• This proves that it was they who generated these values.

Note: modern browsers use Diffie-Hellman to communicate with websites (https://…).

Find the attacked PowerPoint slides for more information about the mitm-attack.

This link shows which algorithms your browser supports, for example
DHE-RSA Is for key exchange
AES128 Is for symmetric encryption (See SK lecture)
SHA Is for Message Authentication (See next lecture)
DHE-RSA Diffie-Hellman Ephemeral with RSA digital signatures

Facts about Public-Key Algorithm and How to Build It

The Asymmetric schemes are based on a “one-way function f()”:

  • Computing y = f(x) is computationally easy.
  • Computing x = f-1(y) is computationally infeasible.


One way functions, in fact, are based on mathematically hard problems such as:

  1. Factoring Integers (e.g. RSA): Given a composite integer n, find its prime factors.
  2. Discrete Logarithm (e.g. Diffie-Hellman, Elgamal & DSA): Given a, y and m, find x such that ax = y mod m.
  3. Elliptic Curves or EC (e.g. ECDH & ECDSA): Generalization of discrete logarithm

Remember: The problems are considered mathematically hard, but no proof exists (so far).

Note: There are many other public-key schemes such as, NTRU or systems based on hidden field equations, which are not in wide spread use. Often, their security is not very well understood.


Facts about Asymmetric Algorithms:

  1. Public-key algorithms have capabilities that symmetric ciphers do not have, in particular digital signature and key establishment functions.
  2. Public-key algorithms are computationally intensive (a nice way of saying that they are slow), and hence are poorly suited for bulk data encryption.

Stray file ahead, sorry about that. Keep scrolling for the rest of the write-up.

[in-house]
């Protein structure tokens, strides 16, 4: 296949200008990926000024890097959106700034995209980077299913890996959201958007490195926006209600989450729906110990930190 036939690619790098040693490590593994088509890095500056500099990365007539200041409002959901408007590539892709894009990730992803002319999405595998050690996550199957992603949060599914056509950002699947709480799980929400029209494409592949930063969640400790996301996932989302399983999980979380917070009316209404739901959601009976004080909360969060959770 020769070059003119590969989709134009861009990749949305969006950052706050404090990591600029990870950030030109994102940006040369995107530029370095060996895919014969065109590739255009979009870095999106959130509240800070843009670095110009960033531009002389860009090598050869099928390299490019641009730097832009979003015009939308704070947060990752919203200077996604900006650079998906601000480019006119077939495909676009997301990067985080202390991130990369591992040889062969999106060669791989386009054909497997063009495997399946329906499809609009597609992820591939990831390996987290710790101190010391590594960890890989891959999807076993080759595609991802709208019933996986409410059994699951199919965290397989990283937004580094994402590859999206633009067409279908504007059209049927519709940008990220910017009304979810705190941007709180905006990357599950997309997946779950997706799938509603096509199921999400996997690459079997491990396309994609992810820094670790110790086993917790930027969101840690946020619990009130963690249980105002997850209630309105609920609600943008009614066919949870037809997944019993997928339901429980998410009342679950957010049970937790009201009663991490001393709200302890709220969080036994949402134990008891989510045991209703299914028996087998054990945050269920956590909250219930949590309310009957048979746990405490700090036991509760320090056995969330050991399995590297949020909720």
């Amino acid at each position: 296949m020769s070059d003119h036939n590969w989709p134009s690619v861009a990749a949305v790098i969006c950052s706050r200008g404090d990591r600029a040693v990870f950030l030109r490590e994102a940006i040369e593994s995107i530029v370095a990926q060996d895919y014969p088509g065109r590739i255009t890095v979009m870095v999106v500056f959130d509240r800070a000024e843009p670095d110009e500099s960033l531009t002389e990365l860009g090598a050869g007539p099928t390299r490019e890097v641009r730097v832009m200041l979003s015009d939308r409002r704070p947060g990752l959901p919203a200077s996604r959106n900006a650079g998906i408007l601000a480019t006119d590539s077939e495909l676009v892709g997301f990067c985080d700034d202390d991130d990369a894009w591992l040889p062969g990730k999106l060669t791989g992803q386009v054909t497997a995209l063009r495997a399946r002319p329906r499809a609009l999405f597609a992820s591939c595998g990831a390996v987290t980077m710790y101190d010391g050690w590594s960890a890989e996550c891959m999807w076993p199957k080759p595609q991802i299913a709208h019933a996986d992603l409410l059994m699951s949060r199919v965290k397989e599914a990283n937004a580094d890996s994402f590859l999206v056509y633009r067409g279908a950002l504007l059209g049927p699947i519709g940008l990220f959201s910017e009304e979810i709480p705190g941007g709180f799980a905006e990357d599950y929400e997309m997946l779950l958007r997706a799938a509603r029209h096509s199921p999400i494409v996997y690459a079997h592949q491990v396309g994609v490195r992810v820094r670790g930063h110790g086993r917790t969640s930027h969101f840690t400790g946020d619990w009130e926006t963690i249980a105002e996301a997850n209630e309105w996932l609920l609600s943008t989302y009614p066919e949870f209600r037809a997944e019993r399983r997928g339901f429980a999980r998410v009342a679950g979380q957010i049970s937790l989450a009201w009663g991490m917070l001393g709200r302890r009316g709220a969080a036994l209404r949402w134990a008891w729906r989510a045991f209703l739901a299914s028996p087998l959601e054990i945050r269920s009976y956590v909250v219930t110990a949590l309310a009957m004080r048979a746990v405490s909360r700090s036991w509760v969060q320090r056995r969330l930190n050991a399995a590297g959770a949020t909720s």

3. Only three families of public-key schemes are widely used. This is considerably fewer than in the case of Symmetric algorithms.

Basic Protocol for Public-Key Encryption

The basic protocol for the Asymmetric Cryptography works as the following:

  1. Either the sender or the receiver, Bob for example, will generate two keys (public-key and private-key).
  2. Bob will distribute his (public-key) publicly to everyone.
  3. The other parties, Alice for example, will use Bob’s (public-key) to send an encrypted message back to Bob.
  4. Bob will receive the (encrypted) message from Alice (unreadable message up till now).
  5. Bob will use his (private-key) to decrypt the received message (become readable now).

Note: if Oscar interrupt the communication and gain the encrypted message, it will be very difficult for him to decrypt it, since Bob only has the (private-key).



As a real-life example, everyone has an email address nowadays, where every email is linked with a secret password. Think of it this way, you give your email address to other people to send you emails/messages (public-key), while you are the only person who can read this emails/messages by accessing to your email address with your private password (private-key).


The main services that Asymmetric Cryptography provides:

  • Key Distribution: For example, Diffie-Hellman Key Exchange & RSA (without a pre-shared secret key).
  • Non-repudiation and Digital Signatures: For example, RSA, DSA or ECDSA. (that provides message integrity).
  • Identification: Using challenge-response protocols with digital signatures.
  • Encryption: For example, RSA/Elgamal.

However, the main disadvantage that Asymmetric Algorithms is about 1000 times slower than Symmetric Algorithms (Computationally very intensive).


In conclusion, it looks as though Asymmetric Cryptography (public-key schemes) can provide all functionality needed in modern security protocols such as SSL/TLS. However, the major drawback in practice is that encryption of data is extremely computationally demanding with (public-key algorithms). Many Block and Stream ciphers can encrypt 1000 times faster in software than (public-key algorithms). On the other hand, Symmetric Cryptography (private-key algorithms) are poor at providing digital signatures and key establishment/transport functionality. Hence, most practical protocols are hybrid protocols, which incorporate both Symmetric Algorithms and Asymmetric Algorithms.